Water temperatures have risen* so much in the last several years that coral reefs are becoming depleted, aquatic species are beginning to migrate further, and in many cases these same species are searching for food from collapsing food stocks (another issue desperately in need of being addressed!), but also because warmer temperatures are inviting. No truer has this statement been than in the last several years in Atlantic Canada. Water temperatures are on a continual high, which has brought unusual-to-the-area visits from a range of aquatic life, including the suspected recent visitor, great white sharks. It's also part of the reason we're seeing a higher frequency of more intense hurricanes (although I'll admit, I'm quite disappointed we haven't had one in Nova Scotia lately... and yes, I realize I will likely eat those words at some point in the future.)

The ocean temperates aren't the only signs of climate change. Think about the variations in crop production. Nova Scotia is now temperate enough to produce its own wine, using grapes grown in the province's valley region. Varieties of melons and other fruits and vegetables are now possible to be grown in the area outside of a greenhouse or other form of temperature controlled climate. Meanwhile, other parts of the world that use to grow certain crops more easily are starting to show signs of the difficulty in producing, well... anything.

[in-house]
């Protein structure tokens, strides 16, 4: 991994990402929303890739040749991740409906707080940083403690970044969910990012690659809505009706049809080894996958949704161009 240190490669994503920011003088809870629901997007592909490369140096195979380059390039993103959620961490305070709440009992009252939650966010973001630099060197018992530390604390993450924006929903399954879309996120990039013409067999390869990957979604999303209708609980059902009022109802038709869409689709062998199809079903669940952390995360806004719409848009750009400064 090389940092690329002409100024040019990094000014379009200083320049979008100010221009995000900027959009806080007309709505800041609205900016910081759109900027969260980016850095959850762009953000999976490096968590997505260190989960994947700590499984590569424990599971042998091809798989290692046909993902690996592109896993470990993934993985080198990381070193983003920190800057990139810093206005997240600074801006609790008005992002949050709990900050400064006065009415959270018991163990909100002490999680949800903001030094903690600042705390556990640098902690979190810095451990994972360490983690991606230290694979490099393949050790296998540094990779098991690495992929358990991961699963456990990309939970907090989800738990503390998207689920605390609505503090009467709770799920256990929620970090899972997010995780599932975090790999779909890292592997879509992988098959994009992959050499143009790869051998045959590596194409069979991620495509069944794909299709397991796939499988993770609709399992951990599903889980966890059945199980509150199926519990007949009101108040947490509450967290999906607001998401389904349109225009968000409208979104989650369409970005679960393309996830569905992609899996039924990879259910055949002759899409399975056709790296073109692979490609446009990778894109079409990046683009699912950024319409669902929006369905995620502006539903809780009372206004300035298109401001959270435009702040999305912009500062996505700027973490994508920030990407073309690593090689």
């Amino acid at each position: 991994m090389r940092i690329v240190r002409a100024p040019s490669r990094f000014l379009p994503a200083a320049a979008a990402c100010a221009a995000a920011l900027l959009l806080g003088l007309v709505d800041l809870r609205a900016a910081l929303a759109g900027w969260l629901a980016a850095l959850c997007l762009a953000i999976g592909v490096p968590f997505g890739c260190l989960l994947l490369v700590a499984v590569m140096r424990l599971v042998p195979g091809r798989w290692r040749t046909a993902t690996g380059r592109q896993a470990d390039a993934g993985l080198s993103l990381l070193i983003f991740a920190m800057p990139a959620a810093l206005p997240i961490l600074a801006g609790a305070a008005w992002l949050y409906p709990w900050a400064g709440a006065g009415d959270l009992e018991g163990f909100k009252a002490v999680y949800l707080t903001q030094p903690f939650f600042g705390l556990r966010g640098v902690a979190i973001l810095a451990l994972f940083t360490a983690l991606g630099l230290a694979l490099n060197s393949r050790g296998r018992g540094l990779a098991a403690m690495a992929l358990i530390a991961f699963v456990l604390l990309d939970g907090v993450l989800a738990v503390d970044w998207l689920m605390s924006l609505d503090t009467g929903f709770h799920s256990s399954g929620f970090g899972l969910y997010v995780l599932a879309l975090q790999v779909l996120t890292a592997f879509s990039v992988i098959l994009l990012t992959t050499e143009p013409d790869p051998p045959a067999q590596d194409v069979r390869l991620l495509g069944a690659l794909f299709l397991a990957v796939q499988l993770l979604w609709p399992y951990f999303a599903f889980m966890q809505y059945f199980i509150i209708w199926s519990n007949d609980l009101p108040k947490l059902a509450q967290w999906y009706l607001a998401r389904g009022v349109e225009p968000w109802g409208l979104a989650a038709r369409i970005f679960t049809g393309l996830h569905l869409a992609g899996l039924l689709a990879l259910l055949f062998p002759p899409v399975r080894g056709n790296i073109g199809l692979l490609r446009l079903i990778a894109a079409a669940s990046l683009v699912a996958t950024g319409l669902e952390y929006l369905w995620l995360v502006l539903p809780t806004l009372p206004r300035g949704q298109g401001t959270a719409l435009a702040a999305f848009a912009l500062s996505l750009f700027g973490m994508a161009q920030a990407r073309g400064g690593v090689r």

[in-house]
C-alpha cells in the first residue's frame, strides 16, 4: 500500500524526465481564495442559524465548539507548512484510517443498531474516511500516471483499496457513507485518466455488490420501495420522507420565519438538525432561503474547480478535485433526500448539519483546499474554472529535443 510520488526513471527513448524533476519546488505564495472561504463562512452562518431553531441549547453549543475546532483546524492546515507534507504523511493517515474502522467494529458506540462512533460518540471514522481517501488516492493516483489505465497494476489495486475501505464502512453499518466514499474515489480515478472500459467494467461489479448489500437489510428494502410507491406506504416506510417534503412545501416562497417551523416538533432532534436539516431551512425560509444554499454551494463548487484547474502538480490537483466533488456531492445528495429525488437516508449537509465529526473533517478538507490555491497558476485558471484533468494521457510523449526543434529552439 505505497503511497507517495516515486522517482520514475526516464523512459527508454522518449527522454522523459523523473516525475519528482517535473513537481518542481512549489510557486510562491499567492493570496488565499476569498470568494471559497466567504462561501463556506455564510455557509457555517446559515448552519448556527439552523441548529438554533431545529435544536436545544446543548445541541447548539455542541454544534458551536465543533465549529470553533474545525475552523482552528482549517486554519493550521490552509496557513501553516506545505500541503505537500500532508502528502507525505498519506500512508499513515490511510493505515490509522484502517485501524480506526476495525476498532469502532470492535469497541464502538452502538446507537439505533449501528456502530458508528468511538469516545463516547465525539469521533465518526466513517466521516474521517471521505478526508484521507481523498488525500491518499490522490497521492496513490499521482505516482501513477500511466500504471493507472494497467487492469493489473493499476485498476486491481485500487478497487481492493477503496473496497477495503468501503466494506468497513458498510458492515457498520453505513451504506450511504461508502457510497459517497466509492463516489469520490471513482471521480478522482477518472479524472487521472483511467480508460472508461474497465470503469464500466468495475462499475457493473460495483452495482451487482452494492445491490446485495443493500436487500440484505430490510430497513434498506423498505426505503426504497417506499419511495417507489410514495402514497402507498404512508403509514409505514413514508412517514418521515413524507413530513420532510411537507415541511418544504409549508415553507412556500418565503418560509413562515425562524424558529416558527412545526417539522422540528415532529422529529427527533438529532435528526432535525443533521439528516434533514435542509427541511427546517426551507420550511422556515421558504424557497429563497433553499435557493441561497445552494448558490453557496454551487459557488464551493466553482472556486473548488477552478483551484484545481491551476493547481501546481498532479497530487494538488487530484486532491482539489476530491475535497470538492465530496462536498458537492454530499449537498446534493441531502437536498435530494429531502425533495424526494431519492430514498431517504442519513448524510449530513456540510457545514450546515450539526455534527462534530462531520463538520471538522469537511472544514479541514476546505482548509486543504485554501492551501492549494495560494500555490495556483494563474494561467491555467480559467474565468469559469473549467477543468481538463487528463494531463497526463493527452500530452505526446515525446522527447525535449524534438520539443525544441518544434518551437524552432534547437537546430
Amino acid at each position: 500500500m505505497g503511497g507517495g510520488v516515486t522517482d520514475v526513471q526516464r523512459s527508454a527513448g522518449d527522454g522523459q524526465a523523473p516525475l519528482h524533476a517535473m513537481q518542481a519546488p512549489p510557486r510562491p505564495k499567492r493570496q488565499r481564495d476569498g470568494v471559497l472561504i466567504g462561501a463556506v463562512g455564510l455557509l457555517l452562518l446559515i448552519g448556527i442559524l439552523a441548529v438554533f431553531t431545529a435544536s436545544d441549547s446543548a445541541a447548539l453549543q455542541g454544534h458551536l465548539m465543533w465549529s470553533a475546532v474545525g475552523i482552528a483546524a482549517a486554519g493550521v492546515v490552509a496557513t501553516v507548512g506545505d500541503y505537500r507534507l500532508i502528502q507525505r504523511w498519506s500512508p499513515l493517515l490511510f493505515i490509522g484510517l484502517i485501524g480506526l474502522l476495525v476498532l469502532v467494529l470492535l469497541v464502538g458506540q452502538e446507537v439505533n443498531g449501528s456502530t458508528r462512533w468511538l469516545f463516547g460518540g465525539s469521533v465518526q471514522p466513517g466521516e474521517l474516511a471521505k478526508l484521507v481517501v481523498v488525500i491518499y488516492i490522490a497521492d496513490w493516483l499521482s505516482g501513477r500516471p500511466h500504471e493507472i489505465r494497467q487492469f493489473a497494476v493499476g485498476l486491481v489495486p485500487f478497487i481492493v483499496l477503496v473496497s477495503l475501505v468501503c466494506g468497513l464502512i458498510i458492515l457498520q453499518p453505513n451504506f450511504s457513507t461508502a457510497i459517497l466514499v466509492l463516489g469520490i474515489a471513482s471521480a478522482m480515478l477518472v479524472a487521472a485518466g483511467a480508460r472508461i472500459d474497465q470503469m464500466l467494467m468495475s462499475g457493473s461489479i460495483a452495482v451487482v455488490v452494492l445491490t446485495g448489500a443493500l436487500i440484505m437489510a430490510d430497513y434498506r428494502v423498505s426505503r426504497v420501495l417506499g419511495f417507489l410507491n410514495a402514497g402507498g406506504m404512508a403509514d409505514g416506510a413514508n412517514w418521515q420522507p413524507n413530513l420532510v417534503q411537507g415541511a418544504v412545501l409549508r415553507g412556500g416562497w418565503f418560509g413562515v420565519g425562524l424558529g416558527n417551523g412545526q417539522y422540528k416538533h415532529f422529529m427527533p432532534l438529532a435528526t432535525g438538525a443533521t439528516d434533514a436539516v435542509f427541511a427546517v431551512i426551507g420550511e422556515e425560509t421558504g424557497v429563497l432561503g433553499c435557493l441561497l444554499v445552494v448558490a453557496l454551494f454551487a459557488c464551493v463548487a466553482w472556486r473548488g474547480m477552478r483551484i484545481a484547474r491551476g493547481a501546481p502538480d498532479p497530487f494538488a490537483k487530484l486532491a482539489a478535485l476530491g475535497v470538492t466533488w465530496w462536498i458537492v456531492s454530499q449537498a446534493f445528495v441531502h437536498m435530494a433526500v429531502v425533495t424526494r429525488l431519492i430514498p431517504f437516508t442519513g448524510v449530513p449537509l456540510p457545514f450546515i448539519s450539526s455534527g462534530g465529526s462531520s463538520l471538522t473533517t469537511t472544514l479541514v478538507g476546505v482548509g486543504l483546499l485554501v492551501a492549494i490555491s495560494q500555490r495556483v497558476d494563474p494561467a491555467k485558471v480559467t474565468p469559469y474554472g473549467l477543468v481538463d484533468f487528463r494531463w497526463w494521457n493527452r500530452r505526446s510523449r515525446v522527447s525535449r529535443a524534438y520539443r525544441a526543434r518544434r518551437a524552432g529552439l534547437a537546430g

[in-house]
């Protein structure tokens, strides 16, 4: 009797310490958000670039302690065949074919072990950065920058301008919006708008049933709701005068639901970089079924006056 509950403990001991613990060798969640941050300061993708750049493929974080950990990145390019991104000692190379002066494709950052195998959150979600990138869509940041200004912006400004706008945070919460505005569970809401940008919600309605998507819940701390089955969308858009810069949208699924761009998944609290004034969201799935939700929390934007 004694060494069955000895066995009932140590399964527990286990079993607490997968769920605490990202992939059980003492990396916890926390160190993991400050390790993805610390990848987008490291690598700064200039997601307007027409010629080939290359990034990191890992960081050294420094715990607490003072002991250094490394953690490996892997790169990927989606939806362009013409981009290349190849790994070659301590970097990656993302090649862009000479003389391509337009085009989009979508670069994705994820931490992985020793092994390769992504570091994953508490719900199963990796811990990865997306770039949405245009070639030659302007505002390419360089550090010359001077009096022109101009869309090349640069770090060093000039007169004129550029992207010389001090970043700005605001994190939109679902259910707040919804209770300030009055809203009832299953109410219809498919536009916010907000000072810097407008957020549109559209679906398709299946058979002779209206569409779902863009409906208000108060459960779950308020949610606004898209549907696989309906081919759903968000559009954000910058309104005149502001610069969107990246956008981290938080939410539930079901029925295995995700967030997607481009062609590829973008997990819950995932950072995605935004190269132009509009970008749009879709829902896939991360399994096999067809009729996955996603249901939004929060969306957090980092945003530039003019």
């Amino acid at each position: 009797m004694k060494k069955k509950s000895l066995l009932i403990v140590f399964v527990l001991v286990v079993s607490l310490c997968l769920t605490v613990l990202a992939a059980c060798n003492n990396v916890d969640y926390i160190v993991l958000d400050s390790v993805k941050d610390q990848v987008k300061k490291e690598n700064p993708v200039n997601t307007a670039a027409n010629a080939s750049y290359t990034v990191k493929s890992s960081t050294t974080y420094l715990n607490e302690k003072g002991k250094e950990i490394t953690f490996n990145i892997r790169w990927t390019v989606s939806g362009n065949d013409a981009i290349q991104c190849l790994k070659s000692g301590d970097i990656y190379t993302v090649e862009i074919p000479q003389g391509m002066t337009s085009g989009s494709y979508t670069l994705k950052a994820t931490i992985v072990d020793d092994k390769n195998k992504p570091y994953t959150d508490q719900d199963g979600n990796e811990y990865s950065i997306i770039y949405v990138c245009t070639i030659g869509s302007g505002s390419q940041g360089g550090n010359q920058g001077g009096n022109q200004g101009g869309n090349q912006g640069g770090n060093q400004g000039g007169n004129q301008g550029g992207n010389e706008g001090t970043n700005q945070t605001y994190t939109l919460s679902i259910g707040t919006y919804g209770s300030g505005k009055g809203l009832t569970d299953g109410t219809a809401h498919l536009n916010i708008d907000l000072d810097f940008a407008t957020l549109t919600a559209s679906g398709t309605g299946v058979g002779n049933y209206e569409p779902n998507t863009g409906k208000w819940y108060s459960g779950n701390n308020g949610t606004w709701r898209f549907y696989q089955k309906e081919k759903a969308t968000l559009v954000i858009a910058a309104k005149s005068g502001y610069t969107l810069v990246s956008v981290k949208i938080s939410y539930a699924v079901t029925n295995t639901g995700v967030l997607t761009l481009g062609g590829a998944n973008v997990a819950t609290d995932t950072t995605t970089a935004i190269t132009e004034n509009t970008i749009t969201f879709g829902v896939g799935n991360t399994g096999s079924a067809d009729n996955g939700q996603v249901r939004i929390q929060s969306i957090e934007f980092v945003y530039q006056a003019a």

Herein lies the problem, though, because of the slow onset of most of the visible signs of climate change it makes it really easy to deny its existence. It also means that for most of us, dealing with climate change - whether combating it or just plain living with it - means changing our lifestyles. Right now our climate denial attitudes allow us to live comfortably in our one-time-use, throw-away, convenience-based societies. But, if we want to get really serious about maintaining the planet for our own use and longevity, we will need a drastic rehaul in our current ways of living. And better yet, we need to start this process before the slow onset takes on a more overnight appearance.

So what to do? Well, that's really the big question. We all have a responsibility in this, and we all have to start somewhere. Small steps are equally important, if we all get on board (perhaps quit complaining about the inconvenience of sorting out garbage, for one!). I certainly don't have all the answers, and I don't believe anyone does, but there are many initiatives out there to help you and everyone else start the process. All it takes is a little research and some degree of dedication to the cause.

But, to end on a lighter note, I'm happy to report that this past weekend, I successfully completed three relaxing kayak trips, as well as one swim in the (hopefully) now shark-free waters. It also turned out that the reported great white witnessed in the video above was actually a 12-foot mako shark. That scares me. Less.

-the Orange Canadian

*Don't worry, you'll still be able to lose the feeling in your toes wthin minutes after dipping them into any eastern Canadian ocean!